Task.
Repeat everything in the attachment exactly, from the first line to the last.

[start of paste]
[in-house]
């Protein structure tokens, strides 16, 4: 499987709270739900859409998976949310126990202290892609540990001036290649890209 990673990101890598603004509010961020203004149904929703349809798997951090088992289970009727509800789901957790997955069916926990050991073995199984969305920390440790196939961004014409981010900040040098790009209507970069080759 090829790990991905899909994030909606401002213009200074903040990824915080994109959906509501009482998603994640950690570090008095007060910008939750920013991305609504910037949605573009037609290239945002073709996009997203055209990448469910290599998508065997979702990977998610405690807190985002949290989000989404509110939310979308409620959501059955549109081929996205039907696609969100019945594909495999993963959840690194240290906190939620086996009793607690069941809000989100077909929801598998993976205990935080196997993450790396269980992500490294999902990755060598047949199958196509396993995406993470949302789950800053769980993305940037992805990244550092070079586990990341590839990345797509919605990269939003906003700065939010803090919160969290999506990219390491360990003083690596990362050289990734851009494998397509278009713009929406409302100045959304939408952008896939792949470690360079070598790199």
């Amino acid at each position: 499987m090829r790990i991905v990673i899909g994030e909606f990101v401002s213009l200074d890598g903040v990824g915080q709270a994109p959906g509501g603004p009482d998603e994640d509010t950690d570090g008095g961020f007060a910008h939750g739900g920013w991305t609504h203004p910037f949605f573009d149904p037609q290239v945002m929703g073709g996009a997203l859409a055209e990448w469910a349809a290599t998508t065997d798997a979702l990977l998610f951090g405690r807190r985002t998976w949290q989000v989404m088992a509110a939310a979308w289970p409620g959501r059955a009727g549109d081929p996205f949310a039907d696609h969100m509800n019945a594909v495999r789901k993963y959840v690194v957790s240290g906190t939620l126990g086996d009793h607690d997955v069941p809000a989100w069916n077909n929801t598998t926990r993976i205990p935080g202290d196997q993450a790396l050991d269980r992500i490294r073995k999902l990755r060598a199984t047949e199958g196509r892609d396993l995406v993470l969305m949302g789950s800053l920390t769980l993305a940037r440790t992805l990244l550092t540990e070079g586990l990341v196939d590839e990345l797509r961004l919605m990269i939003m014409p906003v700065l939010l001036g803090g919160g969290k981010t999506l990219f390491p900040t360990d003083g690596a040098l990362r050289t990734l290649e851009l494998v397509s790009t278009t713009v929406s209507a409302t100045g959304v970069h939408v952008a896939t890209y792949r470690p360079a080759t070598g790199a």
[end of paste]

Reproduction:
[in-house]
């Protein structure tokens, strides 16, 4: 499987709270739900859409998976949310126990202290892609540990001036290649890209 990673990101890598603004509010961020203004149904929703349809798997951090088992289970009727509800789901957790997955069916926990050991073995199984969305920390440790196939961004014409981010900040040098790009209507970069080759 090829790990991905899909994030909606401002213009200074903040990824915080994109959906509501009482998603994640950690570090008095007060910008939750920013991305609504910037949605573009037609290239945002073709996009997203055209990448469910290599998508065997979702990977998610405690807190985002949290989000989404509110939310979308409620959501059955549109081929996205039907696609969100019945594909495999993963959840690194240290906190939620086996009793607690069941809000989100077909929801598998993976205990935080196997993450790396269980992500490294999902990755060598047949199958196509396993995406993470949302789950800053769980993305940037992805990244550092070079586990990341590839990345797509919605990269939003906003700065939010803090919160969290999506990219390491360990003083690596990362050289990734851009494998397509278009713009929406409302100045959304939408952008896939792949470690360079070598790199």
């Amino acid at each position: 499987m090829r790990i991905v990673i899909g994030e909606f990101v401002s213009l200074d890598g903040v990824g915080q709270a994109p959906g509501g603004p009482d998603e994640d509010t950690d570090g008095g961020f007060a910008h939750g739900g920013w991305t609504h203004p910037f949605f573009d149904p037609q290239v945002m929703g073709g996009a997203l859409a055209e990448w469910a349809a290599t998508t065997d798997a979702l990977l998610f951090g405690r807190r985002t998976w949290q989000v989404m088992a509110a939310a979308w289970p409620g959501r059955a009727g549109d081929p996205f949310a039907d696609h969100m509800n019945a594909v495999r789901k993963y959840v690194v957790s240290g906190t939620l126990g086996d009793h607690d997955v069941p809000a989100w069916n077909n929801t598998t926990r993976i205990p935080g202290d196997q993450a790396l050991d269980r992500i490294r073995k999902l990755r060598a199984t047949e199958g196509r892609d396993l995406v993470l969305m949302g789950s800053l920390t769980l993305a940037r440790t992805l990244l550092t540990e070079g586990l990341v196939d590839e990345l797509r961004l919605m990269i939003m014409p906003v700065l939010l001036g803090g919160g969290k981010t999506l990219f390491p900040t360990d003083g690596a040098l990362r050289t990734l290649e851009l494998v397509s790009t278009t713009v929406s209507a409302t100045g959304v970069h939408v952008a896939t890209y792949r470690p360079a080759t070598g790199a």